In brain surgery, a mistake can mean a disability or death. So how do you teach a neurosurgeon without mistakes? Dr. Jaime Gasco uses a 3-D brain simulator.
UTMB in Galveston has one of five simulators in the United States. It allows you to feel resistance, as if you're really moving the brain and you have operate with tools in both hands. It's much harder than it looks.
Dr. Gasco uses it to teach future neurosurgeons how to remove a tumor. They can learn and make their mistakes here -- not on real patients.
"Here you can train scenarios that are particularly challenging and then decide: If I didn't get it right, why didn't I get it right? And then practice until you get it right," Dr. Gasco said.
Dr. Achal Patel is a resident who is removing a blood clot in a stroke patient.
"Practice makes you better, and with this 3-D simulator, I think you'll become a better neurosurgeon," Dr. Patel said.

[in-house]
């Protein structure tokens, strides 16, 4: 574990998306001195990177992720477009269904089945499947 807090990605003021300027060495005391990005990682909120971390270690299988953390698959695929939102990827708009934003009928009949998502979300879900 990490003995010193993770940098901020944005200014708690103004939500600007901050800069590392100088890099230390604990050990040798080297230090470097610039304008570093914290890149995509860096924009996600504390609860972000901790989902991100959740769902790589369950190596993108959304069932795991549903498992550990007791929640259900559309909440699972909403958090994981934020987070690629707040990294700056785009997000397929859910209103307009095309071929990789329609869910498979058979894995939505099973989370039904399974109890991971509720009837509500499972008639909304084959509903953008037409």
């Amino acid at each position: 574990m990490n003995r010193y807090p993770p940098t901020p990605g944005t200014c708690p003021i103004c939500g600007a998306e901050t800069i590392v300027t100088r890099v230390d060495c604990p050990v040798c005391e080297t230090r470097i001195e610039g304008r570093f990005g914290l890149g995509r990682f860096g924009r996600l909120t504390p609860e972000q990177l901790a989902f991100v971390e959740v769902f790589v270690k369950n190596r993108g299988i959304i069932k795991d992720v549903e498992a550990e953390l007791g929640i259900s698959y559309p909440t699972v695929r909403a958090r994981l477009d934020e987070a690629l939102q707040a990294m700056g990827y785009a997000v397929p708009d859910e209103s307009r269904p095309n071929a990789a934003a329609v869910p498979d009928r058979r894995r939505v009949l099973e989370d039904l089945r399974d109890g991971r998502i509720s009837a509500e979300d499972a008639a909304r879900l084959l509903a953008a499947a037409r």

In the first two UTMB studies, they found that medical students who were going into neurosurgery were 30 percent to 50 percent more accurate if they trained on the computer brain simulator.
The greatest potential is for complicated brain surgeries, where they can load the patient's scans into the simulator and plan it step by step.
"And we even show the patient how the surgery's going to be conducted. We're not far from being able to do that," Dr. Gasco said.
And it's making brain surgery safer for patients.